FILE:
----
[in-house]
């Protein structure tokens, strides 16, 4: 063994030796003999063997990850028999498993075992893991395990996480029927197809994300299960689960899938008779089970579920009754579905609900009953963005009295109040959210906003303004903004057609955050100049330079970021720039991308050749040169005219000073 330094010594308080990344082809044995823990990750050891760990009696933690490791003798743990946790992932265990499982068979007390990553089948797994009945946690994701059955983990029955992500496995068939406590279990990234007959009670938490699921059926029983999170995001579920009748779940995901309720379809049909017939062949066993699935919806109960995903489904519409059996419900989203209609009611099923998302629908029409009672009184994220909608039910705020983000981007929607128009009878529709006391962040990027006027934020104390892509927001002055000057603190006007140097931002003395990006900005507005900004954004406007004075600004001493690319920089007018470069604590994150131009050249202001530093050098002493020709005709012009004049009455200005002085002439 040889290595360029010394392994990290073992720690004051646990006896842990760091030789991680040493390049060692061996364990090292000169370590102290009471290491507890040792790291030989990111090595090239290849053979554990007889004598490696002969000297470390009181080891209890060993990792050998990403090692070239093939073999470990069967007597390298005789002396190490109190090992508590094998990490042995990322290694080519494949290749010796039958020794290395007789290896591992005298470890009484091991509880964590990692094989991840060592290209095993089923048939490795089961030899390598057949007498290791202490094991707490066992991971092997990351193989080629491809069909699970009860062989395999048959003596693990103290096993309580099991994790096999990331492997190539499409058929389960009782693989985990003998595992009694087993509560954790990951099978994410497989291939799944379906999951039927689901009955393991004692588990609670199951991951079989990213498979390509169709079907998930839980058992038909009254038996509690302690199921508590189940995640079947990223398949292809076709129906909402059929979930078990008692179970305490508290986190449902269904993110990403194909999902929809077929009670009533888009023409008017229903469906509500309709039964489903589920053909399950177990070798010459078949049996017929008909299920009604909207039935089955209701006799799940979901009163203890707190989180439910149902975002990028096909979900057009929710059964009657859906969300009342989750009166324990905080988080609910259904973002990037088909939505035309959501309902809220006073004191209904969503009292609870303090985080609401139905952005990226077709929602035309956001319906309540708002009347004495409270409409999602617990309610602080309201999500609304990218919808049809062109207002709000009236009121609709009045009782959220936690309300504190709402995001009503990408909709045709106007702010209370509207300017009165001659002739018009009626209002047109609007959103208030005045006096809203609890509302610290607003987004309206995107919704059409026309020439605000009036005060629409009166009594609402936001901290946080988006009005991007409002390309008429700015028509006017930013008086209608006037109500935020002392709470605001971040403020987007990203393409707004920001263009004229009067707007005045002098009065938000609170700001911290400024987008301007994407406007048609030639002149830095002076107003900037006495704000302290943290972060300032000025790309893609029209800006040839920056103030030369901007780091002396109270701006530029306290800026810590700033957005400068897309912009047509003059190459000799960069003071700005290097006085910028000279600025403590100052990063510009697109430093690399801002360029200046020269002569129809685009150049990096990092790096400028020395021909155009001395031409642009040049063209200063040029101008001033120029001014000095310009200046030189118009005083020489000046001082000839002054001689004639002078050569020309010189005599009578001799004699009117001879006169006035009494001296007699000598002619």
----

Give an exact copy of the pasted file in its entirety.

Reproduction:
[in-house]
């Protein structure tokens, strides 16, 4: 063994030796003999063997990850028999498993075992893991395990996480029927197809994300299960689960899938008779089970579920009754579905609900009953963005009295109040959210906003303004903004057609955050100049330079970021720039991308050749040169005219000073 330094010594308080990344082809044995823990990750050891760990009696933690490791003798743990946790992932265990499982068979007390990553089948797994009945946690994701059955983990029955992500496995068939406590279990990234007959009670938490699921059926029983999170995001579920009748779940995901309720379809049909017939062949066993699935919806109960995903489904519409059996419900989203209609009611099923998302629908029409009672009184994220909608039910705020983000981007929607128009009878529709006391962040990027006027934020104390892509927001002055000057603190006007140097931002003395990006900005507005900004954004406007004075600004001493690319920089007018470069604590994150131009050249202001530093050098002493020709005709012009004049009455200005002085002439 040889290595360029010394392994990290073992720690004051646990006896842990760091030789991680040493390049060692061996364990090292000169370590102290009471290491507890040792790291030989990111090595090239290849053979554990007889004598490696002969000297470390009181080891209890060993990792050998990403090692070239093939073999470990069967007597390298005789002396190490109190090992508590094998990490042995990322290694080519494949290749010796039958020794290395007789290896591992005298470890009484091991509880964590990692094989991840060592290209095993089923048939490795089961030899390598057949007498290791202490094991707490066992991971092997990351193989080629491809069909699970009860062989395999048959003596693990103290096993309580099991994790096999990331492997190539499409058929389960009782693989985990003998595992009694087993509560954790990951099978994410497989291939799944379906999951039927689901009955393991004692588990609670199951991951079989990213498979390509169709079907998930839980058992038909009254038996509690302690199921508590189940995640079947990223398949292809076709129906909402059929979930078990008692179970305490508290986190449902269904993110990403194909999902929809077929009670009533888009023409008017229903469906509500309709039964489903589920053909399950177990070798010459078949049996017929008909299920009604909207039935089955209701006799799940979901009163203890707190989180439910149902975002990028096909979900057009929710059964009657859906969300009342989750009166324990905080988080609910259904973002990037088909939505035309959501309902809220006073004191209904969503009292609870303090985080609401139905952005990226077709929602035309956001319906309540708002009347004495409270409409999602617990309610602080309201999500609304990218919808049809062109207002709000009236009121609709009045009782959220936690309300504190709402995001009503990408909709045709106007702010209370509207300017009165001659002739018009009626209002047109609007959103208030005045006096809203609890509302610290607003987004309206995107919704059409026309020439605000009036005060629409009166009594609402936001901290946080988006009005991007409002390309008429700015028509006017930013008086209608006037109500935020002392709470605001971040403020987007990203393409707004920001263009004229009067707007005045002098009065938000609170700001911290400024987008301007994407406007048609030639002149830095002076107003900037006495704000302290943290972060300032000025790309893609029209800006040839920056103030030369901007780091002396109270701006530029306290800026810590700033957005400068897309912009047509003059190459000799960069003071700005290097006085910028000279600025403590100052990063510009697109430093690399801002360029200046020269002569129809685009150049990096990092790096400028020395021909155009001395031409642009040049063209200063040029101008001033120029001014000095310009200046030189118009005083020489000046001082000839002054001689004639002078050569020309010189005599009578001799004699009117001879006169006035009494001296007699000598002619």